Fly By Night
Mercury Records, 1975
REVIEW BY: Christopher Thelen
ORIGINALLY PUBLISHED: 05/12/2001
Chances are, if you're a casual Rush fan, the only thing you know about their 1975 release Fly By Night is the title track. What you might not know is that this was the first disc to feature drummer Neil Peart (who replaced John Rutsey), or that this was the first Rush album to feature a story told in different musical parts... or that this would be the second Rush album released in a 13-month period.
But, you don't really need to know all of that trivia. All you need to know about Fly By Night is that it took the lessons learned from Rush and built upon them. The trio of Peart, bassist/vocalist Geddy Lee and guitarist Alex Lifeson was clicking well, and, for the most part, firing on all cylinders.
Interestingly enough, while Fly By Night might be one of the least-known of Rush's albums, it is also one which features the band taking some real chances. Where else will you hear Lee put down the bass and show off his guitar skills, as he does on "Rivendell"? (It's also one of the first Rush songs which doesn't feature Lee's vocals in banshee-wail mode.) And while I honestly don't count "By-Tor And The Snow Dog" as one of my favorite Rush tracks over the years, one does have to admire the band for taking on an obscure story line like is featured in this song and crafting some challenging music to go with it. (This doesn't mean you'll understand what's going on in the story itself; I've owned this particular record for about 12 years now, and I still don't quite grasp it.)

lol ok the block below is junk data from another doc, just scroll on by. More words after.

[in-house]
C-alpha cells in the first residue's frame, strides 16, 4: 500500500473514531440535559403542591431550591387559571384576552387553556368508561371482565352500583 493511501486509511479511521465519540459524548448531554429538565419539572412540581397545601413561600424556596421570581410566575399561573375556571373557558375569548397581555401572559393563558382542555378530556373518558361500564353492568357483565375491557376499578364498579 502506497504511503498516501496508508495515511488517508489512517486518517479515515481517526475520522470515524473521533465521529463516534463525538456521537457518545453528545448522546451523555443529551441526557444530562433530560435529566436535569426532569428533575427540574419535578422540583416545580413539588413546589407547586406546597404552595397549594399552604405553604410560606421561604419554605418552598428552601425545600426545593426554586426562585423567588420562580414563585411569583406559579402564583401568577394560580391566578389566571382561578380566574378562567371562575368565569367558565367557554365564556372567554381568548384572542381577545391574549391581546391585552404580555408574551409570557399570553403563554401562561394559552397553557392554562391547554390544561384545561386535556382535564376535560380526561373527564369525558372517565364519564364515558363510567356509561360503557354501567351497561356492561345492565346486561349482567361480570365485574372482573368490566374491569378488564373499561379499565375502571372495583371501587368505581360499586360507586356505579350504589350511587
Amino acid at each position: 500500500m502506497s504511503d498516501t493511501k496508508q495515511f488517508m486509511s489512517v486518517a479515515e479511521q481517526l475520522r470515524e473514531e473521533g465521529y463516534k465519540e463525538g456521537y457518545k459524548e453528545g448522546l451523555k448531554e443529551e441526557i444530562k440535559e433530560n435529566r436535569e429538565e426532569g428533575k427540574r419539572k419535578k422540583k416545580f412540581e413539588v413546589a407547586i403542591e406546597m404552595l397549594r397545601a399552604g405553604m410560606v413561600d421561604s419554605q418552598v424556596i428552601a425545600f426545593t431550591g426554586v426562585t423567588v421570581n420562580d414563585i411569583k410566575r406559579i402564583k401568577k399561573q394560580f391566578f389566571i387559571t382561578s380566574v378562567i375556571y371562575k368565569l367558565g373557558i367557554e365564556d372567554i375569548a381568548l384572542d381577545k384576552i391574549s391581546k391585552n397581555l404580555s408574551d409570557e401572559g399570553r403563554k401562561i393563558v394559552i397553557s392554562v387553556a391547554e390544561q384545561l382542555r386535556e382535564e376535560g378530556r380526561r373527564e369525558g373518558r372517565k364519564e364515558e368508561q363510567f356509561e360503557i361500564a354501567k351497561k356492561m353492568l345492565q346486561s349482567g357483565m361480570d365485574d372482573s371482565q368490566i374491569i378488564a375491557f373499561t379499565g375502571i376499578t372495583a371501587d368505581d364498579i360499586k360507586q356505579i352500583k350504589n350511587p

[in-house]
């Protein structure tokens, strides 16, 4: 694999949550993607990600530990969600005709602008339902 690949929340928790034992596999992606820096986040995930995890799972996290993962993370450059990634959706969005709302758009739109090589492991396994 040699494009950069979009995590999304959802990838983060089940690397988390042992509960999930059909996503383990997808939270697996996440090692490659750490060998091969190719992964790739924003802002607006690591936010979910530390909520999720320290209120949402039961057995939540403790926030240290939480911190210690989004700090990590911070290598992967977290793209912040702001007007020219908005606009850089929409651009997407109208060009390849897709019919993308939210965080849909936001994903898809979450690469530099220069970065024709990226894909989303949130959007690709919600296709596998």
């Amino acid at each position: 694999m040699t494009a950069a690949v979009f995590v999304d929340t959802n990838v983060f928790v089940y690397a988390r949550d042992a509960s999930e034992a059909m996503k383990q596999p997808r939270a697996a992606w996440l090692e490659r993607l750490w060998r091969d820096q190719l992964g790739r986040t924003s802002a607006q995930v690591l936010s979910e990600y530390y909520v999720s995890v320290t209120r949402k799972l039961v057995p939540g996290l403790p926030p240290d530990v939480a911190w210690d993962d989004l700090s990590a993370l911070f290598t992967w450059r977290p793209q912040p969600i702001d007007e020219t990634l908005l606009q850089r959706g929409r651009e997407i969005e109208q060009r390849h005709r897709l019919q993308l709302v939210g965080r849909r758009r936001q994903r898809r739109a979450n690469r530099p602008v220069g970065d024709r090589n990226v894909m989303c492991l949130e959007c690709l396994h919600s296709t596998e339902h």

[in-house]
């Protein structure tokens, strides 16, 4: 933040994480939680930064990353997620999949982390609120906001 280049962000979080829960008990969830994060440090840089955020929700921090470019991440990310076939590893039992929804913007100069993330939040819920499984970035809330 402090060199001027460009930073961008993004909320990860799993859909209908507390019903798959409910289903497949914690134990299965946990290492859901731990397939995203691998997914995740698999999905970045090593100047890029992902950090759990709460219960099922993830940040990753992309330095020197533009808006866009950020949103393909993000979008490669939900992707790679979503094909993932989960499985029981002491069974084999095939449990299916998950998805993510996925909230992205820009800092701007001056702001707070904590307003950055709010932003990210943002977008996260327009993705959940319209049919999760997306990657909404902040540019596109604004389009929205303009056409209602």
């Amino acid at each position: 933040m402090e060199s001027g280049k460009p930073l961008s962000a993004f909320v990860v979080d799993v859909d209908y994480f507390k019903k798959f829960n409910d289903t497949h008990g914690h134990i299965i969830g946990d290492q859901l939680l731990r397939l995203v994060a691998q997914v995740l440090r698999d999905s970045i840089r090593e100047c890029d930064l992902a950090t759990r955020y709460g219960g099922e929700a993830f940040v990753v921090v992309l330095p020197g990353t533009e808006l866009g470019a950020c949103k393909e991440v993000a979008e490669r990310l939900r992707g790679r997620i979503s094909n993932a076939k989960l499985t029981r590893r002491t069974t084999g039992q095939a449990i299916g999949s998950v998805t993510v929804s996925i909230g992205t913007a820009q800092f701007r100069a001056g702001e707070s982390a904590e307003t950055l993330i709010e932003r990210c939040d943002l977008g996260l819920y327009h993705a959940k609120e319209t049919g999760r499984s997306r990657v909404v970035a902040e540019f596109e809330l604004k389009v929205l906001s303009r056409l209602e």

Fly By Night features a little of the straight-forward rock that was the bulk of Rush; "Beneath, Between And Behind" is one such example - and if you know your Rush, you might hear the beginnings of "Lakeside Park" (from their next album Caress Of Steel floating in this one). Likewise, "Making Memories" and "Best I Can" feature the boys crafting their chops, even if they weren't 100 percent sure which direction they wanted to take them.
The only awkward moment I can pick up on Fly By Night is on the otherwise beautiful "In The End" - where, if you pay attention just after the intro, you can hear the tape being sped up to the "D" chord that this track is best known for. Admittedly, I had forgotten that this song opened in the chord of "C", and I wouldn't necessarily have minded a natural shift in chords - done right, it could have marked a transition point in the song. But on my ancient vinyl copy of this record, it's pretty clear to hear the pitch change. Who knows, maybe this was fixed on one of the CD remasters of this album - maybe it's time I start looking at updating my Rush collection to CD.
Many of Rush's early albums are the ones which the fans might not know a lot about - and Fly By Night proves that there is a lot to learn about the band within its eight tracks. Count this release as one of Rush's "closet classics" - only don't leave it there. Dust it off, put it on the old turntable, and crank it up.
|and this one BETTER than fragile! for sure!|